Boston, May 29, 1860.
. . . We go to Lunenburg on Friday. As soon as there I shall write out my observations on binocular vision, etc., in a form suited for presentation.
Our “Reservation Committees” are to continue their action until the next meeting of the Legislature, feeling strong hopes of obtaining the grant of land on the Back Bay through further efforts. They have urged me to accept the chairmanship, and I have conditionally agreed. Among our present purposes is that of framing a plan for a Technological department, with which some of our leading men, as Erastus Bigelow, Ignatius Sargent, etc., think they can secure a subscription of $100,000 from the manufacturers and merchants, and that being assured, we can come before the Legislature with an irresistible claim.
Now can you not, while in London, gather up all documents relating to the Kensington Museum, that in Jermyn Street, etc., which might be of assistance in digesting such a plan? You will do us a great service by sending me such as you collect....
The anti-Darwin review in the last “Edinburgh” is, I suppose, by Owen. It does not seem to me to be altogether fair or philosophic. I see a notice of his “Palaeontology “ in the small type of the "Westminster," which I ascribe to Huxley, and which certainly shows up the deficiencies and errors of that treatise very positively.
This morning's paper brought the sad announcement of the death of Theodore Parker. The news lately received from Florence led us to look for such a result. But now that it is certain, how deep will be the grief of the large circle of friends upon whom it will fall as one of the heaviest of bereavements. No one will be more sincerely mourned, or leave a more lasting memory in the affections and gratitude of liberal hearts everywhere, than our noble, self-sacrificing, gently loving and heroic friend. I feel that his name will be a power, and that the free and wise words that he has written, and the disciples he has reared, will continue the labours of humanity and freedom which he showed such unfaltering boldness in carrying on. You and I have lost a good friend, who knew how, better than almost any other, to appreciate the free thought that was in us. I shall never forget his kind words of you and to me, as with a tearful eye I last parted from him.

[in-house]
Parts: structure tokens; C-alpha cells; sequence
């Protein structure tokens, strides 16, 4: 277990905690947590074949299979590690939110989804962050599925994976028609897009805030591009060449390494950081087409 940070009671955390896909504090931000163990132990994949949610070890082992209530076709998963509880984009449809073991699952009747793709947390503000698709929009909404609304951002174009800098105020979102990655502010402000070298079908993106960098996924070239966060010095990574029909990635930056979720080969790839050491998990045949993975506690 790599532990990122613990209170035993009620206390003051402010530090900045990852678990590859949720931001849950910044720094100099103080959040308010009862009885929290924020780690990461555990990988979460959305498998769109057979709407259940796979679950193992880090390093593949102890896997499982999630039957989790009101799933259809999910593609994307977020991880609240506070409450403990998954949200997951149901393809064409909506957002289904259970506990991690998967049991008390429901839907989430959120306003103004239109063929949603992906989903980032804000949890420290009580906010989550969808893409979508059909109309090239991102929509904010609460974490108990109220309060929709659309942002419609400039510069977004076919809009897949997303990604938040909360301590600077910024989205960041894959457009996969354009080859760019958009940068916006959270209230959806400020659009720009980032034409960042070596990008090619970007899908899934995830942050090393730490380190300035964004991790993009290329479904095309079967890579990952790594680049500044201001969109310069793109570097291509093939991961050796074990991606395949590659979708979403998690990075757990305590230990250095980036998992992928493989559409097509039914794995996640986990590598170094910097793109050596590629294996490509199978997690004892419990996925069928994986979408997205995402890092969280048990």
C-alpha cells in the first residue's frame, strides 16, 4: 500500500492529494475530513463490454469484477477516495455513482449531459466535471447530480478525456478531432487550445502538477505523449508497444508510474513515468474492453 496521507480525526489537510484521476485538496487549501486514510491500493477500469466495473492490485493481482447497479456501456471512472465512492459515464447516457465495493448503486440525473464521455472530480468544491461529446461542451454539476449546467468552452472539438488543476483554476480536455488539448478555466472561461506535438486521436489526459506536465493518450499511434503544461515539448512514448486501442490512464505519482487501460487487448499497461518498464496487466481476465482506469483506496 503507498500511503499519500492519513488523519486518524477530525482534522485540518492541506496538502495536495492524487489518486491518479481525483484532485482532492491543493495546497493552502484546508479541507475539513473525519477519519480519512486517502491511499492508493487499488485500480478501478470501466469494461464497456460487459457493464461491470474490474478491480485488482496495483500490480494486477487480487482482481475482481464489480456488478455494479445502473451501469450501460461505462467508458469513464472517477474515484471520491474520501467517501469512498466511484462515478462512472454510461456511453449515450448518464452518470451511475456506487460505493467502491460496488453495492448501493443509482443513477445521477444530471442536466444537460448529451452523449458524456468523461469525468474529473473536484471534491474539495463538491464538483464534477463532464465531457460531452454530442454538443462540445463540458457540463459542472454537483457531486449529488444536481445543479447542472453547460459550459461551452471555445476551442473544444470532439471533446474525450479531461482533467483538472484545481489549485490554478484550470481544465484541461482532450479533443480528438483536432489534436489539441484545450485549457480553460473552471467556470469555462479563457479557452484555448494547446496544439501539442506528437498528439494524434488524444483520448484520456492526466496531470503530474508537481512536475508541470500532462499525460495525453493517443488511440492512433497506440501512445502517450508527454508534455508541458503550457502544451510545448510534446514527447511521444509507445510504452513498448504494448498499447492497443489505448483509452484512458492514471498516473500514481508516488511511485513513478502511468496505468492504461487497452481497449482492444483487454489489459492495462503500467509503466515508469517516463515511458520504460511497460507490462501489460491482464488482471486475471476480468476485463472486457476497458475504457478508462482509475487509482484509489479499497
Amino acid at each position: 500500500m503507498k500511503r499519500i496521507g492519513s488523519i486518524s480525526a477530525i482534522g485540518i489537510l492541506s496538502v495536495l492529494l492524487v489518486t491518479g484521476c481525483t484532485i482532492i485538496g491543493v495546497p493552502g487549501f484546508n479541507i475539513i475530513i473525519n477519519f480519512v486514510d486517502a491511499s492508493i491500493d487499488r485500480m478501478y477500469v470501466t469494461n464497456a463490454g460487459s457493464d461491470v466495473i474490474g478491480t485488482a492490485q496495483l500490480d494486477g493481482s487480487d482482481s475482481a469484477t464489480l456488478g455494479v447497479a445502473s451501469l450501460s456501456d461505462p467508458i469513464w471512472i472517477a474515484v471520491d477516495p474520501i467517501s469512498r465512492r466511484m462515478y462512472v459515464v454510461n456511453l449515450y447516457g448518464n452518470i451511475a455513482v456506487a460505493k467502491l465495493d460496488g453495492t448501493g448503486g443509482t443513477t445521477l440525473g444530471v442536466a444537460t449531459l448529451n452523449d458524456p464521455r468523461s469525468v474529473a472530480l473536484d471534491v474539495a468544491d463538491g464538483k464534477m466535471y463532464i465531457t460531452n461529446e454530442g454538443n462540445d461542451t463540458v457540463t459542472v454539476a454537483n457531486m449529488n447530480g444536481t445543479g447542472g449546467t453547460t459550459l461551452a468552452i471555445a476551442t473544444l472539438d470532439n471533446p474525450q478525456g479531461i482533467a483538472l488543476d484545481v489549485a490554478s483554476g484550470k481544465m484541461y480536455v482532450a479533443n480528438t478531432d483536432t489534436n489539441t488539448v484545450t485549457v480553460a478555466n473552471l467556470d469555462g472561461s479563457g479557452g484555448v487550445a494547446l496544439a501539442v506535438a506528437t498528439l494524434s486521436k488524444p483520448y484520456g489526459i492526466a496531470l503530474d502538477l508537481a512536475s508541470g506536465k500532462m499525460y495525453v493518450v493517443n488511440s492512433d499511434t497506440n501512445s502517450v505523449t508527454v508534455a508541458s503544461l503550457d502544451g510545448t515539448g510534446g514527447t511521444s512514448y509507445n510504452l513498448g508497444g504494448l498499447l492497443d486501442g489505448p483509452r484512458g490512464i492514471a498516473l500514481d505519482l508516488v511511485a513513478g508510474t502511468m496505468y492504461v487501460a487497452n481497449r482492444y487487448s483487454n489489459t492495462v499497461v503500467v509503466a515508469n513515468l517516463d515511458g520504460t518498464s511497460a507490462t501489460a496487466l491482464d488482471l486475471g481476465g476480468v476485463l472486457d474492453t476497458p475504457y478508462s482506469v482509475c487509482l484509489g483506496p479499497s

You have no doubt seen the action of the Chicago Convention. How decorous and manly and consistent their course, compared with the Democratic and the old-fogy conventions that preceded! There is good reason to expect the success of the Republican ticket; Lincoln and Hamlin are both men of superior endowments, are honest and patriotic, and sufficiently versed in affairs.
The Union-saving party is looked upon as a “dead thing” Some one lately said to one of these gentlemen, who had just been telling him that they had nominated “Bell and Everett,” “Why did you not choose?” “Why, he has been dead this twelvemonth!” was the reply. “Not so dead as either of your nominees,” was the rejoinder.
SOURCE: Emma Savage Rogers & William T. Sedgwick, Life and Letters of William Barton Rogers, Volume 2, p. 34